- Raoul F. Camus
Instrumental music associated with the ceremonies, functions, and duties of military organizations. By the 17th century, when settlers brought European culture to America, military music served several functions, some practical, others ceremonial; these included strengthening the morale of soldiers, conveying signals and commands, and providing accompaniment for ceremonial, social, and recreational activities. The American colonists preserved the European distinction between two types of military musical unit, the field music and the band of music.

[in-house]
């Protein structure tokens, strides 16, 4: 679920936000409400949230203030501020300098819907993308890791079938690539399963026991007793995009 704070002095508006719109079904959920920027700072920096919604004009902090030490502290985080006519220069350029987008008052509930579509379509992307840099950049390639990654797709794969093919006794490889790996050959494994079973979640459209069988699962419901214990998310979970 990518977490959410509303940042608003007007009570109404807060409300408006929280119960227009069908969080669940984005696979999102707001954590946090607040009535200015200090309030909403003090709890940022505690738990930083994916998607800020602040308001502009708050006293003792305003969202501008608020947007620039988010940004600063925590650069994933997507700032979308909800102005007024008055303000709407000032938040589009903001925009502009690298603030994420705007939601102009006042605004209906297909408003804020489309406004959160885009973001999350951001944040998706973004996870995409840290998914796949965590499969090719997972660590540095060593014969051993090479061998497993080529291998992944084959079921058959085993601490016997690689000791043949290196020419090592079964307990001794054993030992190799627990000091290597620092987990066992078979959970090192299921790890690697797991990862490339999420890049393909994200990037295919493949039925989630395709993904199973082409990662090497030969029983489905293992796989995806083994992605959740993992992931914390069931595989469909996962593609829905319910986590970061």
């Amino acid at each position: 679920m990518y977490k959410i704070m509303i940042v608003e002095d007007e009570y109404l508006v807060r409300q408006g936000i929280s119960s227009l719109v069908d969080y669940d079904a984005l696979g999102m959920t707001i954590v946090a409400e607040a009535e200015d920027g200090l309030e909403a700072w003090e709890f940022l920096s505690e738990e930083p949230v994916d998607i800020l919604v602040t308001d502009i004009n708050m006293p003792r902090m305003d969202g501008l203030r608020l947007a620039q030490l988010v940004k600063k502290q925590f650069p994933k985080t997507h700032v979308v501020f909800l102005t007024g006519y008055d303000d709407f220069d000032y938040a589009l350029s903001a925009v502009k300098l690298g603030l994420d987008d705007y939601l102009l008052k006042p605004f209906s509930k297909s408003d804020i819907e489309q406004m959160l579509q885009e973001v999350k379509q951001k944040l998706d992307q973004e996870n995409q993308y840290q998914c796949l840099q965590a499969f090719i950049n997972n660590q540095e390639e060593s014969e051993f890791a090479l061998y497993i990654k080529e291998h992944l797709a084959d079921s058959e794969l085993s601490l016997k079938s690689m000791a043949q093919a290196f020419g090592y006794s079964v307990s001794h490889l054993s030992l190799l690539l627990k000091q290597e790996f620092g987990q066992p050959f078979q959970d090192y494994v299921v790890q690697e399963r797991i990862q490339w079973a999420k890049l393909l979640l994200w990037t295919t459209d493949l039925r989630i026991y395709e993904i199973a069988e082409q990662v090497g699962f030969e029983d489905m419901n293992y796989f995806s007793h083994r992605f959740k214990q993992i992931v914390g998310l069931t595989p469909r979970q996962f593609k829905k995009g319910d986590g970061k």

The colonial field music evolved from English models. At various times the field music consisted of fifes, drums, trumpets, and bugles; infantry units used the fife and drum, mounted troops used the trumpet, and bugles were later used by light infantry, riflemen, and detached parties. Irish and Scottish settlers sometimes used bagpipes instead of fifes. Black soldiers were often musicians, since they were required to serve but in many colonies forbidden to bear arms. As a member of a company or troop, the field musicians were usually given rudimentary musical training by the battalion’s drum or fife major. Boys, especially the children of soldiers or widows, were taught the fife and drum (for one such veteran’s fascinating reminiscences, see Meyers, ...